Many families live in Mount Tabor for generations. Betsy Pauli, whose family moved to town in the early 1940s, has not one but three daughters living in Mount Tabor; one right next door, in a house that used to belong to her grandparents. That side of the community is on display at the annual House Tour every September (this year on September 24th) and during Mount Tabor Children’s Day, a summer reunion for all ages, when the community crowns a young king and queen and brings everyone together for a parade, games, and music, honoring a tradition going back nearly 150 years.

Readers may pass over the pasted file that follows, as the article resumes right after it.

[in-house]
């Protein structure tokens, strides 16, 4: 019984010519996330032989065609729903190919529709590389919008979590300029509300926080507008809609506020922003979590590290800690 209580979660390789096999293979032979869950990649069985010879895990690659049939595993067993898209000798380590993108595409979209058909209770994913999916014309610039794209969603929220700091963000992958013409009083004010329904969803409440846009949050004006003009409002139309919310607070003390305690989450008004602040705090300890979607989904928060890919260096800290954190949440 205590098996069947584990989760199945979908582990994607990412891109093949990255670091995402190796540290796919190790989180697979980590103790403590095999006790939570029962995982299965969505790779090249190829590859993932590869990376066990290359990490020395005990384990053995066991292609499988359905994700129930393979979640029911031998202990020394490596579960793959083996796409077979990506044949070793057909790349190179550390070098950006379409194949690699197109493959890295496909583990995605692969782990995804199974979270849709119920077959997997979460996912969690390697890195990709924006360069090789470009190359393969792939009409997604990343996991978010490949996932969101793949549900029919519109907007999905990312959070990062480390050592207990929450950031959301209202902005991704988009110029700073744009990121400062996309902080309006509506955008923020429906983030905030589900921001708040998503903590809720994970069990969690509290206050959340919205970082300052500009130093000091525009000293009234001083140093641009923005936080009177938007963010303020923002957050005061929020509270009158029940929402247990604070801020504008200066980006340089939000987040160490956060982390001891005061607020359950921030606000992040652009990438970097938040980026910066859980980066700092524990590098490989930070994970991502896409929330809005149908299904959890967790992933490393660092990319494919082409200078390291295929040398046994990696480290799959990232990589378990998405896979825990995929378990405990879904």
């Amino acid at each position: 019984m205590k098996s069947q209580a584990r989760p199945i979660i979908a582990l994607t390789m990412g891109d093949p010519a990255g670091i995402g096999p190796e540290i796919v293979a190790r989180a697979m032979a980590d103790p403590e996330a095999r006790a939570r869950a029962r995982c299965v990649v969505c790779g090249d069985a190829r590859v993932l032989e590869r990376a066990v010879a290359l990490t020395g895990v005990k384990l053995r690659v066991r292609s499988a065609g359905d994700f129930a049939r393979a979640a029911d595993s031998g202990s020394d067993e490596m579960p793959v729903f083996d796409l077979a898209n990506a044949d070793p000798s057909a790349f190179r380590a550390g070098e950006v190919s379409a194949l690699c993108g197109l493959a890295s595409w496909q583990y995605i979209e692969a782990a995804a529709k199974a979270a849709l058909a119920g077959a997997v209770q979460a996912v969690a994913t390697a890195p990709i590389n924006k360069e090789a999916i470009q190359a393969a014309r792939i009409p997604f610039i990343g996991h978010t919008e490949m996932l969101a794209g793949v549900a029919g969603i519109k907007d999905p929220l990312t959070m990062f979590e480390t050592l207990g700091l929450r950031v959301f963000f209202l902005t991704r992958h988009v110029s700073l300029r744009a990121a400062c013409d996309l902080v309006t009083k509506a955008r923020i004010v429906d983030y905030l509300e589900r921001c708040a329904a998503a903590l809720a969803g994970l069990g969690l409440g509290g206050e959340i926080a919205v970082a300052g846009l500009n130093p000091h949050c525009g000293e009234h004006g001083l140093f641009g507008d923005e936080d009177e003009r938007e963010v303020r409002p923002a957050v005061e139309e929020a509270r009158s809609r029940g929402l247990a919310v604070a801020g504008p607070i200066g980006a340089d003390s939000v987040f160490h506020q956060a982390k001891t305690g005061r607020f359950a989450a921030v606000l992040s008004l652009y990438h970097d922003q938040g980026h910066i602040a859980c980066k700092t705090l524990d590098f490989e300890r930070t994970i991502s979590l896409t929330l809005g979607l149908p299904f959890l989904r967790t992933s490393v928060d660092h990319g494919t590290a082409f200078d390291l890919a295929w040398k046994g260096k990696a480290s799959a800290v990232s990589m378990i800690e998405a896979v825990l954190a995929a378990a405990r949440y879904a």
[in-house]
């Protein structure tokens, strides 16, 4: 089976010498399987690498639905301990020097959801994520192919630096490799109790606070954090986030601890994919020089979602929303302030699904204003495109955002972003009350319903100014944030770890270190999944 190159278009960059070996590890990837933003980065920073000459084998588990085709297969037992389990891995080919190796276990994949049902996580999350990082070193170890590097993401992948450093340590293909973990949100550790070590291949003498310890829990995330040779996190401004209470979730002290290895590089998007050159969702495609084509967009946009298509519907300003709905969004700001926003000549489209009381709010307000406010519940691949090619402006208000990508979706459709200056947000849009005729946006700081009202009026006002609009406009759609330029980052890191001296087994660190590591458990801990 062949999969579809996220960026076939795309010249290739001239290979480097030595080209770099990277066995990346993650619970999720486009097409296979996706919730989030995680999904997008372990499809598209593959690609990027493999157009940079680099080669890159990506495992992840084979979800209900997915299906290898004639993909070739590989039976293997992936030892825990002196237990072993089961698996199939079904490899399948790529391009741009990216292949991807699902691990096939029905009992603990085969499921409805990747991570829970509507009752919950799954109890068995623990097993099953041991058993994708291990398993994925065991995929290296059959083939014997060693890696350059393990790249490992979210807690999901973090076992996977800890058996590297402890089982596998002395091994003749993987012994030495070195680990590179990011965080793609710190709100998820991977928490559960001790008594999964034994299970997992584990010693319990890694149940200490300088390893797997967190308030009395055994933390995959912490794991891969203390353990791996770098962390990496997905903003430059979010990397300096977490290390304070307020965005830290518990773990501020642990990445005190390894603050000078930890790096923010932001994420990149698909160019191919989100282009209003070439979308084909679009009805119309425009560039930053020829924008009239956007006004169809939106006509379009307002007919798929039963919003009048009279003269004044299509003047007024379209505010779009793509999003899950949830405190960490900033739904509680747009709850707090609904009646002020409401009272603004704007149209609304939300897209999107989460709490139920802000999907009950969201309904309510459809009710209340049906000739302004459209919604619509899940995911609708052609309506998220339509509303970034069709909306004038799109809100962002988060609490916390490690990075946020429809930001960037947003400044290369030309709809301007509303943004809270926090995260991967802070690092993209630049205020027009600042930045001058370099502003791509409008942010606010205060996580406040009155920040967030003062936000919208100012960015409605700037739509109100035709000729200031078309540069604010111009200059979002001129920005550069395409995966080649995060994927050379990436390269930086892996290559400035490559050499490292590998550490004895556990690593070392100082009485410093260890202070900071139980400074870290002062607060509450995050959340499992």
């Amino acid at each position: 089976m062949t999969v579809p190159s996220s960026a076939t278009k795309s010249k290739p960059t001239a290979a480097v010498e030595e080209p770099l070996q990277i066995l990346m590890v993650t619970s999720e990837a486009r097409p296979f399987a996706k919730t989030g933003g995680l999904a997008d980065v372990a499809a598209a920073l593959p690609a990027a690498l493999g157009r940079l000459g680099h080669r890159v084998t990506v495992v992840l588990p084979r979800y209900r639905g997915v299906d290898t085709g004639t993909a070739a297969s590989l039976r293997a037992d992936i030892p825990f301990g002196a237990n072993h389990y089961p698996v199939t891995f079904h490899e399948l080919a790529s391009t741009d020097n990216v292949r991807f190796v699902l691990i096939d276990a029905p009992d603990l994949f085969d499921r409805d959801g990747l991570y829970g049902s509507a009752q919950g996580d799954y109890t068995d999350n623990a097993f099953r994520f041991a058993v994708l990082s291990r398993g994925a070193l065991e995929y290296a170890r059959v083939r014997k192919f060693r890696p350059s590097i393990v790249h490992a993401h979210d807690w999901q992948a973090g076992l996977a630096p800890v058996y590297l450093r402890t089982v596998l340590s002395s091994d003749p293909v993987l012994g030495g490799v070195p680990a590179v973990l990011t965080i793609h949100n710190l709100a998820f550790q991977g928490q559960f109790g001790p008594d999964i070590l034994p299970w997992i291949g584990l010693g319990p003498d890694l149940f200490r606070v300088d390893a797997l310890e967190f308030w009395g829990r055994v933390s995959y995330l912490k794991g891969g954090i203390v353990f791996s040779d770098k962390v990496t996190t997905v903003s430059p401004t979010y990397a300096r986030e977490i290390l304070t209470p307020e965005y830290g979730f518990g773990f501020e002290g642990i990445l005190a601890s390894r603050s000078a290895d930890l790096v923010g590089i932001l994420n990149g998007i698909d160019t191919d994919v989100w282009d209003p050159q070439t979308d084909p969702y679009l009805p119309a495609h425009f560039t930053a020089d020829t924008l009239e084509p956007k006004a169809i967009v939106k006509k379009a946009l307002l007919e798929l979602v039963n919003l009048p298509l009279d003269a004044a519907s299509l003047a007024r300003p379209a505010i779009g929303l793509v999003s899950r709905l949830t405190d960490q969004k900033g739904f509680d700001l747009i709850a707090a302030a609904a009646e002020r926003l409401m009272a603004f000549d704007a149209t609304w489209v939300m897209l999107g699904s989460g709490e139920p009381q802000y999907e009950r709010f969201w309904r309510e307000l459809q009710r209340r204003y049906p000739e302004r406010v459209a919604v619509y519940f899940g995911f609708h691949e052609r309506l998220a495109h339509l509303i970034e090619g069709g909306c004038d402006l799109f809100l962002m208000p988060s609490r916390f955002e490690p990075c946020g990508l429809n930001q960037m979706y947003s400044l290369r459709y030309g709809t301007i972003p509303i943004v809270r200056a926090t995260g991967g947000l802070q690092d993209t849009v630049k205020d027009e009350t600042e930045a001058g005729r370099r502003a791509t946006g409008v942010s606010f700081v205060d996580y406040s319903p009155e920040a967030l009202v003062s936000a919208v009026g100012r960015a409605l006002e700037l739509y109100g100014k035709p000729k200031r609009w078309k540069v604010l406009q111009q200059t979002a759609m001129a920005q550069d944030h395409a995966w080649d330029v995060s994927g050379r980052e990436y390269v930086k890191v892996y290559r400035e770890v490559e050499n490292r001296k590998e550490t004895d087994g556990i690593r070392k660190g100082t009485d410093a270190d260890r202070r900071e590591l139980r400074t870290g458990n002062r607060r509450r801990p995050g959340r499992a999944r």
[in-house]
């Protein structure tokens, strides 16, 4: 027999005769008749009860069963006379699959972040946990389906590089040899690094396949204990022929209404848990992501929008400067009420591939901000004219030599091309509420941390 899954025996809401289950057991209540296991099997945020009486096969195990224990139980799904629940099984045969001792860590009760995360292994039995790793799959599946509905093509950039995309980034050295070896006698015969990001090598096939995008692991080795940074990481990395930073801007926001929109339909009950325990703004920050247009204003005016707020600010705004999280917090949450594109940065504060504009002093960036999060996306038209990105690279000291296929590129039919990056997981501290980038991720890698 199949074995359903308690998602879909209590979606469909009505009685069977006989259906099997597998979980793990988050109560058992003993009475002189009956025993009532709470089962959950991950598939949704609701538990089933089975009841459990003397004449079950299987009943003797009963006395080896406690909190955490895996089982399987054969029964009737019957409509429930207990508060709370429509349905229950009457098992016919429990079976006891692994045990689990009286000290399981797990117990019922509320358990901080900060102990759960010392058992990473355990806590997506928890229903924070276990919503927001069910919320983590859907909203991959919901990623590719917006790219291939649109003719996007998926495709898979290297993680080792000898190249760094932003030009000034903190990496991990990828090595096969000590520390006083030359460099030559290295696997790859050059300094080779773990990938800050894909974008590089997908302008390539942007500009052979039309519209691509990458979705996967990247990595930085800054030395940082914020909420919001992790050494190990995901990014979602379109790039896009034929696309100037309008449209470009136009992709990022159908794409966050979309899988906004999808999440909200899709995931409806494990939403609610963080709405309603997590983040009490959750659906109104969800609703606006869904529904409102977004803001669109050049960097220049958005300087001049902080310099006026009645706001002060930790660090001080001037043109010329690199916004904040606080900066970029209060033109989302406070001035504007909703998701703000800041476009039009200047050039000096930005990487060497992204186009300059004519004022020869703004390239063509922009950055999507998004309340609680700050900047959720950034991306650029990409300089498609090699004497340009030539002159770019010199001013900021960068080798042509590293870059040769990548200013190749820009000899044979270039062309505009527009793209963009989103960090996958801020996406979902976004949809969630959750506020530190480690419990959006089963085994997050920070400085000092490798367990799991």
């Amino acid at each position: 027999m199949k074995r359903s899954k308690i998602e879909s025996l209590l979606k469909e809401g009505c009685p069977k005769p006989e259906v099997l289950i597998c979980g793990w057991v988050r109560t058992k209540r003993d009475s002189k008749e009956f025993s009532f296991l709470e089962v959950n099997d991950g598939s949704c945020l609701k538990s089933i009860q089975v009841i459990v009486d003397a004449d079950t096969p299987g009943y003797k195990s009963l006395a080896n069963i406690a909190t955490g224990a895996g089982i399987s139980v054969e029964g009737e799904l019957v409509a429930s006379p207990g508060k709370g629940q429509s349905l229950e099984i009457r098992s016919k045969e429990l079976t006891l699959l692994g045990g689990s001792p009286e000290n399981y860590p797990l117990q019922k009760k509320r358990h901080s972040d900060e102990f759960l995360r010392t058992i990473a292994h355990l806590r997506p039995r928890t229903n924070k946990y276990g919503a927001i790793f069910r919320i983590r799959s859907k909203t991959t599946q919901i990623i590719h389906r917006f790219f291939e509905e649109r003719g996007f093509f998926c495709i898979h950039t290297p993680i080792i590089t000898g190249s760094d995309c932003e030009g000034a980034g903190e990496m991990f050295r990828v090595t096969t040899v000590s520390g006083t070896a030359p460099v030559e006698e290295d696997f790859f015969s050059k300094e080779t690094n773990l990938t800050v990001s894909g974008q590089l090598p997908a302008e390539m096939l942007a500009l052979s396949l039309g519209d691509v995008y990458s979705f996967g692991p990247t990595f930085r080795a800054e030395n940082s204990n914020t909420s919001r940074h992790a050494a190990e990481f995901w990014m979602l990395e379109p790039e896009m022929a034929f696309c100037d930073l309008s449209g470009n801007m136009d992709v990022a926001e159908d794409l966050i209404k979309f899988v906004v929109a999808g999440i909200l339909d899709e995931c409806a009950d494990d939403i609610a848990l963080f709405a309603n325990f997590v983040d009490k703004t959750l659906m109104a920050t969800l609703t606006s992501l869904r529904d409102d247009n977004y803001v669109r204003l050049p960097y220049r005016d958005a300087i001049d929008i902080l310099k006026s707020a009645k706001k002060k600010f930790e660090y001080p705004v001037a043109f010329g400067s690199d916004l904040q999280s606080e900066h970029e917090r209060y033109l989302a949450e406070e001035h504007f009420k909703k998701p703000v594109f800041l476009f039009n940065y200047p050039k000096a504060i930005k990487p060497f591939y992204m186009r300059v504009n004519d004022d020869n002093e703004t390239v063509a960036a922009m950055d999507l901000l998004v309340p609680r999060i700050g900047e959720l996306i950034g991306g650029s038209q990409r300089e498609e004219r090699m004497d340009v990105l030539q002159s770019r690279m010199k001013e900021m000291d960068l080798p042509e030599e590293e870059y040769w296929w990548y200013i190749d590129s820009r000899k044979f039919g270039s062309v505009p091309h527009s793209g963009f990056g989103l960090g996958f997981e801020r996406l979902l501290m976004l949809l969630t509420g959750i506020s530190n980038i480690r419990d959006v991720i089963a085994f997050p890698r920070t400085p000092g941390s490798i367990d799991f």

In a nod to the past, those who choose to live in Mount Tabor encounter an unusual twist. While the camp meetings are history, aspects of Mount Tabor life are still run by the Camp Meeting Association or “CMA” which functions as a homeowners association, caring for the historic common buildings and parks and administering many aspects of the community. Though the town, once a municipality in its own right, became part of Parsippany Troy Hills in 1980, the CMA continues to own Mount Tabor ‘s property, leasing the land to homeowners, who pay annual fees.
“Either you love it or you don’t,” observes Bonnie Zeh, a longtime resident whose parents moved to town in the fifties, when she was six months old. “And I don’t know how you can’t love it.”
The Jacobus Vanderveer house is the only surviving building associated with the Pluckemin encampment.